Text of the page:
It gave me an insight that I carried for a long time. I knew that if someone I was charged with protecting became imperiled, I wouldn’t hesitate to do violence for them. I remembered jumping to that man’s defense, putting myself in danger (albeit holding a weapon loaded with blanks) until the man was safe and free. But I didn’t recall thinking about blanks in the gun; the way I conducted myself that afternoon was as if those rounds were real, and that weapon meant deadly business. I do recall the calculations made prior to my reaction. They were not mindless. They were purposeful, and intentional. I saw duty calling, and I stepped in to do it.

The episode proved to me that, given sufficient provocation, just like my aggressive and testosterone-laced colleagues would, I’d do whatever was called for to rectify the situation. In other words, though I consider myself a caring, compassionate man, I have a threshold beyond which I will not go as well, a limit to my meek and mild demeanor. My contention is that my anti-violence barrier, if you will, is somewhat sturdier, a bit better built than many men’s. Its bricks are better fitted, and its mortar more solid and secure.

To what do I ascribe this? I have theories. Perhaps it derives from my male role model growing up since my father was much the same. Perhaps because I’ve seen firsthand the violent and senseless ravages of human conflict. For a year in Vietnam, I witnessed the vicissitudes of war, the depredations that occur when human beings fail to reason together. As I said in the previous paragraph, I’m not blind to the human proclivity for violence. Given the examples of it I’ve seen firsthand, it would be disingenuous at best for me to say otherwise.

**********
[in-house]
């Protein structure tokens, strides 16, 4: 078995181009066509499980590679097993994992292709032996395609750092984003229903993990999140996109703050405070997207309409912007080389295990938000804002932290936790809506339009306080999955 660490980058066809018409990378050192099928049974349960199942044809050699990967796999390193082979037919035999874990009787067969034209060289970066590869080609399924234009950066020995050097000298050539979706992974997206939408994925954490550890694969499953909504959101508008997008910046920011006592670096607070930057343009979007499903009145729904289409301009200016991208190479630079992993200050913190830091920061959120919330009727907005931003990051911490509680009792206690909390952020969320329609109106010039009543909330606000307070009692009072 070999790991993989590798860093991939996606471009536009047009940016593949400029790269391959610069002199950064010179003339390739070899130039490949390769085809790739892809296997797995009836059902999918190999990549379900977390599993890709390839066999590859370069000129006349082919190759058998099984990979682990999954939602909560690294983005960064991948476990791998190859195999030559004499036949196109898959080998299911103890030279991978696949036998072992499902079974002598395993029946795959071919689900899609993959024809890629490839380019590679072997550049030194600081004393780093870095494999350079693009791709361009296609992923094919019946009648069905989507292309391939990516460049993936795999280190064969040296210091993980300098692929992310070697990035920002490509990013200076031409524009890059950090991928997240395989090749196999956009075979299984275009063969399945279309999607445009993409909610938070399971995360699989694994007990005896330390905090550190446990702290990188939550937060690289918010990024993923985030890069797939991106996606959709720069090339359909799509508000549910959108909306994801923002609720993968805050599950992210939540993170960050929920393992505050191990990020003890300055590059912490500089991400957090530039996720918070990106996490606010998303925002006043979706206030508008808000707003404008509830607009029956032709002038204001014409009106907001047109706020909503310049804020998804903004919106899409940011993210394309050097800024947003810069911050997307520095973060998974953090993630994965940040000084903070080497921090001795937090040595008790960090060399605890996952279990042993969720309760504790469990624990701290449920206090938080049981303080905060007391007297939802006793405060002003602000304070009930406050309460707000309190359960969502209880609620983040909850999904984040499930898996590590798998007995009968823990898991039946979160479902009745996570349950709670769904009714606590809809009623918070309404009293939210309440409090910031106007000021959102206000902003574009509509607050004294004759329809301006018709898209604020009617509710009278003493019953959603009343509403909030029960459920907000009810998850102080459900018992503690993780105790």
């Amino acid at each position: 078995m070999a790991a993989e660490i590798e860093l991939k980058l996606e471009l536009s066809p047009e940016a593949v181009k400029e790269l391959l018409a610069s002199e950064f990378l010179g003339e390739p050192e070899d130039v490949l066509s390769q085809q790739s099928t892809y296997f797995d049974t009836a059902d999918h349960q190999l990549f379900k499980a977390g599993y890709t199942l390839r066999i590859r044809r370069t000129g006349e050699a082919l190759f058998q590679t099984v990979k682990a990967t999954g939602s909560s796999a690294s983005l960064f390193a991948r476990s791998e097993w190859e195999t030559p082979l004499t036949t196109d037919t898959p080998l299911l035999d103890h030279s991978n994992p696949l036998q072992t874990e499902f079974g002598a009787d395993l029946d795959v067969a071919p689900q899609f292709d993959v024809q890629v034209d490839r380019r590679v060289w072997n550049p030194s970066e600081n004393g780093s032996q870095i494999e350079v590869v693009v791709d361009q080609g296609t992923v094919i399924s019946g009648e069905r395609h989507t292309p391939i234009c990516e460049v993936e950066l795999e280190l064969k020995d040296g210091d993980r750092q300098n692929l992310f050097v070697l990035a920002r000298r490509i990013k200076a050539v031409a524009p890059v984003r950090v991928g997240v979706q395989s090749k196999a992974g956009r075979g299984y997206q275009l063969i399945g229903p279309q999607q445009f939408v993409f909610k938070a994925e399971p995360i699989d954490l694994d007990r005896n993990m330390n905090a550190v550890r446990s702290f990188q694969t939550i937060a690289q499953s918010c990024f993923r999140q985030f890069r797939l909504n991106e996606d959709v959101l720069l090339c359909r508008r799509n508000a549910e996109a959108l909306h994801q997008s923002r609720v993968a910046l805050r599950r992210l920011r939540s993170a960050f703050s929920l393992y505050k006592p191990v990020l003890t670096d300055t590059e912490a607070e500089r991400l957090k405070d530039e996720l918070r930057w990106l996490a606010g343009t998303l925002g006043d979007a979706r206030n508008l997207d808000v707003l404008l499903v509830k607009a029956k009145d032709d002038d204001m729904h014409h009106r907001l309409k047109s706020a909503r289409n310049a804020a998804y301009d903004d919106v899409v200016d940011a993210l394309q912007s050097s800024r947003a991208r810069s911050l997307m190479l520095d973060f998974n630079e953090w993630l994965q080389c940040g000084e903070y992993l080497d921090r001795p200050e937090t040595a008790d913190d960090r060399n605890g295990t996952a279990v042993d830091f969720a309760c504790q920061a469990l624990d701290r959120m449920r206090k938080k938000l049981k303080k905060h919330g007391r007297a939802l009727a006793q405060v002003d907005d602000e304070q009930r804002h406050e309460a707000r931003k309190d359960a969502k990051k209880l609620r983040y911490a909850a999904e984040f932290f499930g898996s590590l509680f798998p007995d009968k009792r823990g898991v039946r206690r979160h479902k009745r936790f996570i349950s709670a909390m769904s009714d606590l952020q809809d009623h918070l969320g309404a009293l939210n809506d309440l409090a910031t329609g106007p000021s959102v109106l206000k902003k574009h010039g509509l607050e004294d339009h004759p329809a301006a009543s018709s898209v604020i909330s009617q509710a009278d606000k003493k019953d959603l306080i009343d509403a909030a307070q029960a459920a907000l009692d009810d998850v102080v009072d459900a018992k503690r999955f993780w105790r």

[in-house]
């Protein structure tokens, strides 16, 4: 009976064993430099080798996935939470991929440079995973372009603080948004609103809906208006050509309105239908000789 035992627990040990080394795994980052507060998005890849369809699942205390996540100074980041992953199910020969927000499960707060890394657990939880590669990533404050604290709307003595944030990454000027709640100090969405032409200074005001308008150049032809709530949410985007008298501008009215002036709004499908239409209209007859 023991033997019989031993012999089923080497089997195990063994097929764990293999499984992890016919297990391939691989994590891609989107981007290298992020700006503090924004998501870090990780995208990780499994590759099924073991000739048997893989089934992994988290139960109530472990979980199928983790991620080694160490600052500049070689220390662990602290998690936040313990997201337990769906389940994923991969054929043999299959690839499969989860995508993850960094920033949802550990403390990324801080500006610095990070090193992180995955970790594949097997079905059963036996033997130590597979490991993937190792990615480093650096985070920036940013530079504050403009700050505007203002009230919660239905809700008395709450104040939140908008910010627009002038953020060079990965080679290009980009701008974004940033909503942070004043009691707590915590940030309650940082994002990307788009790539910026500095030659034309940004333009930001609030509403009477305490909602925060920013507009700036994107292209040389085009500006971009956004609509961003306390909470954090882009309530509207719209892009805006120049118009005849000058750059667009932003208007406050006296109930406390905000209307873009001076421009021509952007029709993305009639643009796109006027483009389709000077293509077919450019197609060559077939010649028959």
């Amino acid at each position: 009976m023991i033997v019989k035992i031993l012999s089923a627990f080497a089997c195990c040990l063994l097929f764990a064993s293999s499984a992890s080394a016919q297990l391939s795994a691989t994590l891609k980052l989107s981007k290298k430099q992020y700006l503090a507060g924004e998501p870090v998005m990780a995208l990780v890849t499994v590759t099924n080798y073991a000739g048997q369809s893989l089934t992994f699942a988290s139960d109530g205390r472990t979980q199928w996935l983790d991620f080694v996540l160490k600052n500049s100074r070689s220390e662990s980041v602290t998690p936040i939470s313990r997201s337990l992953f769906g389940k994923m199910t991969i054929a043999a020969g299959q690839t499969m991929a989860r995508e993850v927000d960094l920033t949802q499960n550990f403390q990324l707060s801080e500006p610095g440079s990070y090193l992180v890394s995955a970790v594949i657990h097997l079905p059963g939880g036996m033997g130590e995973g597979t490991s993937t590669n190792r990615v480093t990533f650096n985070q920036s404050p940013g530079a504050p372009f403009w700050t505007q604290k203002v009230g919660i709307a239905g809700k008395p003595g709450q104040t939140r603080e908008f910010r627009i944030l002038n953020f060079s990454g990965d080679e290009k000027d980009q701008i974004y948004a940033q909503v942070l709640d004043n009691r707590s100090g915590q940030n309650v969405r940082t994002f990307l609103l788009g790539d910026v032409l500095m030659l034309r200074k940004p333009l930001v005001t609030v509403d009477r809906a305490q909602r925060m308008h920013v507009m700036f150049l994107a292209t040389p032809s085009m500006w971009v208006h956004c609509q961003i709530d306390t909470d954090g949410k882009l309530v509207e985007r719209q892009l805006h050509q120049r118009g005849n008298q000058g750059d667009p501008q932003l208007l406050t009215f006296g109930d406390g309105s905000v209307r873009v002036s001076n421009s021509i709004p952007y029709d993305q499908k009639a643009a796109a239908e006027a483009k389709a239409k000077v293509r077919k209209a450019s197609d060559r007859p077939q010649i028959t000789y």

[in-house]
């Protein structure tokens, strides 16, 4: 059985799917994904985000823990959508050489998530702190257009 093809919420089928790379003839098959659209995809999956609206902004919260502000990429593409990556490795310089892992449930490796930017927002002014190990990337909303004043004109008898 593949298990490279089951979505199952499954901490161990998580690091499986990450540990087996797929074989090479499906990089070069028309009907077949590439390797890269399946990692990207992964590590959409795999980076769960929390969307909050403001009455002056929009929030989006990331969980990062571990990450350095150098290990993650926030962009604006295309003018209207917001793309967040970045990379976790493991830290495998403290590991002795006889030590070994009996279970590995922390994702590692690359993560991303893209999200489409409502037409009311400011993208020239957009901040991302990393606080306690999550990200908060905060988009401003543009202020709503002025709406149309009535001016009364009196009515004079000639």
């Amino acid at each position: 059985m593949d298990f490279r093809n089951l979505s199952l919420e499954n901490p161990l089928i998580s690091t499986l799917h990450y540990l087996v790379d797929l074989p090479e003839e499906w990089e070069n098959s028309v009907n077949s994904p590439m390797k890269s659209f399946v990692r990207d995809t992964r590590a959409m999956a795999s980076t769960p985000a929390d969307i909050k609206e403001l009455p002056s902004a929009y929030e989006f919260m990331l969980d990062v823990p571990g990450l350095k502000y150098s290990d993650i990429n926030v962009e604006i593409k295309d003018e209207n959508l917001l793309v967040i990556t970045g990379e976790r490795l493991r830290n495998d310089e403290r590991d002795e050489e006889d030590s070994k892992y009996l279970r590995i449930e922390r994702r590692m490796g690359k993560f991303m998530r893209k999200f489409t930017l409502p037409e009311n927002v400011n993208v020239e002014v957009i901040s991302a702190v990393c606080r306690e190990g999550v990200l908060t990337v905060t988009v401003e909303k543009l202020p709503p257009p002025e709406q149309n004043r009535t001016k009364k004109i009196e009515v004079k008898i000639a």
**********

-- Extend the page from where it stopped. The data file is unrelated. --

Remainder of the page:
Humans are violent animals. We don’t hesitate to kill other living things, including each other, when time and circumstance present that possibility.

You might say it’s our paradigm to eliminate other humans, particularly those who threaten or interfere with our primary pursuits of food, shelter, sex, safety, and sustenance. This is yet another reason to examine our paradigms, and to be prepared to alter them to match the age, and the higher goals of reason.

At some point in our history, we humans realized that not only do we deserve better, we must actively seek that better, whatever it happens to be. And to pursue that better thing demands cooperation with others. We’re a work in progress. But at least, with a few exceptions, we seem to have a collective understanding of the value of changing this particular human paradigm.

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Byron Edgington
Byron Edgingtonhttps://www.byronedgington.com/
Byron Edgington was a commercial & military helicopter pilot for 50 years. An award-winning writer, he is the author of several books including The Sky Behind Me: a Memoir of Flying and Life, A Vietnam Anthem: What the War Gave Me, Waiting for Willie Pete, a Novel of Vietnam, PostFlight: An Old Pilot’s Logbook, and recently released Journey Well, You Are More Than Enough. Edgington served in the U.S. Army as a helicopter pilot, including a yearlong tour in Vietnam. As a commercial pilot, he flew all over the world, including 20 years of air medical flying in Iowa, news & traffic in several U.S. cities, a stint as a corporate pilot, and three years flying tours on the island of Kauai. After retiring from aviation in 2005, he returned to college and received his Bachelor's Degree in English and creative writing from The Ohio State University at age 63. In 2012 Edgington won the prestigious Bailey Prize in non-fiction from the Swedenborg Foundation Press for his essay titled ‘Lift Off.’ Byron Edgington is married to his best friend, Mariah. He has three daughters, and six grandchildren. Recently returned to the U.S. after living in Medellin Colombia, he now lives and writes in Iowa City Iowa.